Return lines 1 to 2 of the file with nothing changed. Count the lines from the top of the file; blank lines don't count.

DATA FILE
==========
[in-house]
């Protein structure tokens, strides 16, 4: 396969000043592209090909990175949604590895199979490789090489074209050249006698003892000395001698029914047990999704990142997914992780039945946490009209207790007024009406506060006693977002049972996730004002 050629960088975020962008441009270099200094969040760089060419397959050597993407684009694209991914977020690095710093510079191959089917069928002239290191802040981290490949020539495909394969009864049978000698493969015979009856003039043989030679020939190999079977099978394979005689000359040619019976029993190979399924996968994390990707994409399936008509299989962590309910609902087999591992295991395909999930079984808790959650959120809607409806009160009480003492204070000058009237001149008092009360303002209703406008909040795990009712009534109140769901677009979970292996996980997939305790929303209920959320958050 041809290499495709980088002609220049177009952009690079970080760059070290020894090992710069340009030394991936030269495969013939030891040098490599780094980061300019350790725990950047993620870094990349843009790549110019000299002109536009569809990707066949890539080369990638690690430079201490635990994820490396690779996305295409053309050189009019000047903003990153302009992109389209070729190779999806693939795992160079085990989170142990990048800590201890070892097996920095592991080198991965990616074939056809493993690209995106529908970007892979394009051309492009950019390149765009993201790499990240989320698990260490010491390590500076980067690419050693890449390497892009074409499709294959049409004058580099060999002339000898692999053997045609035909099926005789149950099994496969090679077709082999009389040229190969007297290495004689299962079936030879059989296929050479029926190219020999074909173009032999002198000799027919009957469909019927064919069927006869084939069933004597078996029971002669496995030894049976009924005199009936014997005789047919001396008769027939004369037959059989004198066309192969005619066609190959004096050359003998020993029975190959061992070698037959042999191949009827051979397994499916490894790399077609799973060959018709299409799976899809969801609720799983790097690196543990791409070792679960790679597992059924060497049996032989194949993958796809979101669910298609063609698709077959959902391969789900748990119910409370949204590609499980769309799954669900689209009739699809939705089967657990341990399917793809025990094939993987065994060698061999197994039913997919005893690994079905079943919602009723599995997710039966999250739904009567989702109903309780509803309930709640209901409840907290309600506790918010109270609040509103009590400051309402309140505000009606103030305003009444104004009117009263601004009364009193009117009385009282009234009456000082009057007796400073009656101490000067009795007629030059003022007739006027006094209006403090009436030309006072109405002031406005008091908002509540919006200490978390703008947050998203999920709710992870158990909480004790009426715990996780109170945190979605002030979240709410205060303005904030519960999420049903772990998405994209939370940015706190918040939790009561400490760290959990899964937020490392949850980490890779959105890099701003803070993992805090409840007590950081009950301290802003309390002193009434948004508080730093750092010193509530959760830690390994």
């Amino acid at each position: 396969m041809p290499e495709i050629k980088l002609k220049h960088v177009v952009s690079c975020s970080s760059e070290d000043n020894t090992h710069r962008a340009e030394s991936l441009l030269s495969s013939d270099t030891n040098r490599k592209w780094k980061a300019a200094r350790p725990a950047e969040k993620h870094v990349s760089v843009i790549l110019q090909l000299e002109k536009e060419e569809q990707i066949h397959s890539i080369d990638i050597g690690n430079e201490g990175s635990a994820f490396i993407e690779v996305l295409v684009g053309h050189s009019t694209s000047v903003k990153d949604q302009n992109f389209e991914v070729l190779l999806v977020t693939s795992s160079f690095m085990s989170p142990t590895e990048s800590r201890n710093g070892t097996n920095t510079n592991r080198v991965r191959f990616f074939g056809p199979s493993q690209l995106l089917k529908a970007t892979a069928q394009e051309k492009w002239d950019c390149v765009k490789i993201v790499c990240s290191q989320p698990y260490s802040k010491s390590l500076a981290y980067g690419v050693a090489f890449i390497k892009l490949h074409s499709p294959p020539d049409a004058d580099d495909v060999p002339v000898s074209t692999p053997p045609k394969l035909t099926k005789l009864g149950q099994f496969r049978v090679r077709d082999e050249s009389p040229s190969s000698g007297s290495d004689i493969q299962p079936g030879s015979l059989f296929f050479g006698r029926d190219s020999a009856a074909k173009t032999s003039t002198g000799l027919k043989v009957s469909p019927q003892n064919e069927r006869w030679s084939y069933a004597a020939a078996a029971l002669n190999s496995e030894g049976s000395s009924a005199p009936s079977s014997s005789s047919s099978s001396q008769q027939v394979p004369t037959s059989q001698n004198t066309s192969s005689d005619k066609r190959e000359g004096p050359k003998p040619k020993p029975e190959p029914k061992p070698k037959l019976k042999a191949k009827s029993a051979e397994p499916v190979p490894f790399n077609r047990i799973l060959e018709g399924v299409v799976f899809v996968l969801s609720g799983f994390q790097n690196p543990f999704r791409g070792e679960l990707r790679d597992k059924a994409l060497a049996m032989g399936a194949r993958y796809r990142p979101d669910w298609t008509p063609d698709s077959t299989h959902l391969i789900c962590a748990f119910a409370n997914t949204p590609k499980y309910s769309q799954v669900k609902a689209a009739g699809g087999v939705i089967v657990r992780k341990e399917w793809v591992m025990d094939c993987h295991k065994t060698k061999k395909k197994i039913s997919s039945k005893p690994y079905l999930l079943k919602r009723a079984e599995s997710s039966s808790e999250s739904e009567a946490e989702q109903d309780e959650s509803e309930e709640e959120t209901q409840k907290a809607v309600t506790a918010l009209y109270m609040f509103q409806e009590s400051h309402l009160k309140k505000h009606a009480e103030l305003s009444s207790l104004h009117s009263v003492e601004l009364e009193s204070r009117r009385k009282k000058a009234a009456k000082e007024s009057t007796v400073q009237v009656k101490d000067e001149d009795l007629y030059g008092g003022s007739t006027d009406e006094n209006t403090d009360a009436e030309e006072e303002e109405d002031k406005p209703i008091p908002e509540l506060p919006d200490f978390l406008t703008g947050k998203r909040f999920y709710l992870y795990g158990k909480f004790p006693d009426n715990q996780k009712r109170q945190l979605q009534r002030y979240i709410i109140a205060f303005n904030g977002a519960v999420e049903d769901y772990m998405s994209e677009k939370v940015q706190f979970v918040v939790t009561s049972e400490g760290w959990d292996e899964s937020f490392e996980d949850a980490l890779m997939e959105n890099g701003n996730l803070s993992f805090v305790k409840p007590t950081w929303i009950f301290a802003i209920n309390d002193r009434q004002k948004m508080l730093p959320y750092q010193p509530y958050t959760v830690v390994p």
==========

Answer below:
[in-house]
């Protein structure tokens, strides 16, 4: 396969000043592209090909990175949604590895199979490789090489074209050249006698003892000395001698029914047990999704990142997914992780039945946490009209207790007024009406506060006693977002049972996730004002 050629960088975020962008441009270099200094969040760089060419397959050597993407684009694209991914977020690095710093510079191959089917069928002239290191802040981290490949020539495909394969009864049978000698493969015979009856003039043989030679020939190999079977099978394979005689000359040619019976029993190979399924996968994390990707994409399936008509299989962590309910609902087999591992295991395909999930079984808790959650959120809607409806009160009480003492204070000058009237001149008092009360303002209703406008909040795990009712009534109140769901677009979970292996996980997939305790929303209920959320958050 041809290499495709980088002609220049177009952009690079970080760059070290020894090992710069340009030394991936030269495969013939030891040098490599780094980061300019350790725990950047993620870094990349843009790549110019000299002109536009569809990707066949890539080369990638690690430079201490635990994820490396690779996305295409053309050189009019000047903003990153302009992109389209070729190779999806693939795992160079085990989170142990990048800590201890070892097996920095592991080198991965990616074939056809493993690209995106529908970007892979394009051309492009950019390149765009993201790499990240989320698990260490010491390590500076980067690419050693890449390497892009074409499709294959049409004058580099060999002339000898692999053997045609035909099926005789149950099994496969090679077709082999009389040229190969007297290495004689299962079936030879059989296929050479029926190219020999074909173009032999002198000799027919009957469909019927064919069927006869084939069933004597078996029971002669496995030894049976009924005199009936014997005789047919001396008769027939004369037959059989004198066309192969005619066609190959004096050359003998020993029975190959061992070698037959042999191949009827051979397994499916490894790399077609799973060959018709299409799976899809969801609720799983790097690196543990791409070792679960790679597992059924060497049996032989194949993958796809979101669910298609063609698709077959959902391969789900748990119910409370949204590609499980769309799954669900689209009739699809939705089967657990341990399917793809025990094939993987065994060698061999197994039913997919005893690994079905079943919602009723599995997710039966999250739904009567989702109903309780509803309930709640209901409840907290309600506790918010109270609040509103009590400051309402309140505000009606103030305003009444104004009117009263601004009364009193009117009385009282009234009456000082009057007796400073009656101490000067009795007629030059003022007739006027006094209006403090009436030309006072109405002031406005008091908002509540919006200490978390703008947050998203999920709710992870158990909480004790009426715990996780109170945190979605002030979240709410205060303005904030519960999420049903772990998405994209939370940015706190918040939790009561400490760290959990899964937020490392949850980490890779959105890099701003803070993992805090409840007590950081009950301290802003309390002193009434948004508080730093750092010193509530959760830690390994």